Take the 2-minute tour ×
Stack Overflow is a question and answer site for professional and enthusiast programmers. It's 100% free, no registration required.

I've been using JsonCpp for processing JSON objects in C++. I came across a few Java JSON parsers like gson that can convert a Java object into a JSON document and vice versa.

Is there some equivalent JSON library in C++ that does this?

share|improve this question
add comment

4 Answers

up vote 3 down vote accepted

There are a number of C++ JSON libraries. Nosjob looks like it might do what you want. It can be extended to serialize user-defined types by overloading two template functions.

share|improve this answer
AFAIK, nojob or any of the excellent c++ json libraries cannot do that. –  d-_-b Aug 20 '12 at 22:58
add comment

I don't know of any. It would require something like reflection. How would the parser know which members of a class to match up? You have to manually translate unless you want to add reflection or rtti to your project.

share|improve this answer
add comment

Any good C++ JSON library should do this and it is sad to see that they don't -- with the exception of ThorsSerializer and apparently Nosjob as mentioned by Ben Straub.

Of course, C++ does not have reflection like Java, so you have to explicitly annotate your types:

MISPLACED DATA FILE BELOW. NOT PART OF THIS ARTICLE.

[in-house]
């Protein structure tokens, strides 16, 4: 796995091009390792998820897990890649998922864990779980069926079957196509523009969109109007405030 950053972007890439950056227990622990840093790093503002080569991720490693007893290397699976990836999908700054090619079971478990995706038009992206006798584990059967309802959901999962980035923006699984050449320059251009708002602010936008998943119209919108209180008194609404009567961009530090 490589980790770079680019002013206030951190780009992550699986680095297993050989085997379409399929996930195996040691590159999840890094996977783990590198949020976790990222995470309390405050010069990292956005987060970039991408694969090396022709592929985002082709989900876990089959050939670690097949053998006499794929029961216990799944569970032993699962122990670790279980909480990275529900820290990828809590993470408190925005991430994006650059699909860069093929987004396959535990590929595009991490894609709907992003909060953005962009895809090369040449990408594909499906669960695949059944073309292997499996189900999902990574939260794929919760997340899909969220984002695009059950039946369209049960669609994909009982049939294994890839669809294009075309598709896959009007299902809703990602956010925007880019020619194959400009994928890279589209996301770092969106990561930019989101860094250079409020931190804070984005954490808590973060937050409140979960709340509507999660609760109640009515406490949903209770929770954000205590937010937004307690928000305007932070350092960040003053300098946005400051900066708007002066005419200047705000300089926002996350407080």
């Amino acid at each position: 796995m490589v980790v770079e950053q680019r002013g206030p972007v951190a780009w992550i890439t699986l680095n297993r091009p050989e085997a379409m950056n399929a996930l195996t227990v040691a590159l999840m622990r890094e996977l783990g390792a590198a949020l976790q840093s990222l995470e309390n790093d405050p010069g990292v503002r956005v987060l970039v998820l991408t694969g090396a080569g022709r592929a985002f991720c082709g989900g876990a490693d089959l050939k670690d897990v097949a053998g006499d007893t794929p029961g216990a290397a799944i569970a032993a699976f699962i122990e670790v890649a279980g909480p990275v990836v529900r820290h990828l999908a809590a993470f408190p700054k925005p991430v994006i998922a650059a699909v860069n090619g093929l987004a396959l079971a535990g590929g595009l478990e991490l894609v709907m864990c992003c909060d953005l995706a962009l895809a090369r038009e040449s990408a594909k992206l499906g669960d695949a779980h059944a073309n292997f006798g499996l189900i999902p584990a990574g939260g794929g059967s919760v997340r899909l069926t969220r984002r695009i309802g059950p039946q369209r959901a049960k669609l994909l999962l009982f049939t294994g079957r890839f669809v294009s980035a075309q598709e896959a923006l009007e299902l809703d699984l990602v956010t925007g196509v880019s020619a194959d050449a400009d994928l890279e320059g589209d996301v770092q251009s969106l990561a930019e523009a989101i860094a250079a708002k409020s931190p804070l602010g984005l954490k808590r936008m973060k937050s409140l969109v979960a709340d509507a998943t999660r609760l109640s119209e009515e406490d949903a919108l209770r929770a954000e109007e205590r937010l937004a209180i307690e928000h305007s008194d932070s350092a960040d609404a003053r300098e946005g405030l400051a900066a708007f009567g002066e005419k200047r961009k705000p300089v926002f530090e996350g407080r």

(copied from the ThorsSerializer documentation)

struct MyClass
    int         data1;
    float       data2;
    std::string data3;
// Macro to describe persisted members generates serialization code:
JsonSerializeTraits_MAKE(void, MyClass, data1, data2, data3)

This allows you to e.g. write:

MyClass   data = {56, 23.456, "Hi there"};
std::cout << ThorsAnvil::Serializer::jsonExport(data) << "\n";
share|improve this answer
add comment

There isn't one and couldn't be, only compiler knows the information necessary for conversion, it's not exposed on language level. That said, writing a conversion program for a restricted C++ subset from or to JSON isn't difficult. I haven't seen anybody doing that though in practice, it looks like everybody is working with xml<->c++, which is a more flexible approach, and there are commercial tools for that.

share|improve this answer
add comment

Your Answer


By posting your answer, you agree to the privacy policy and terms of service.

Not the answer you're looking for? Browse other questions tagged or ask your own question.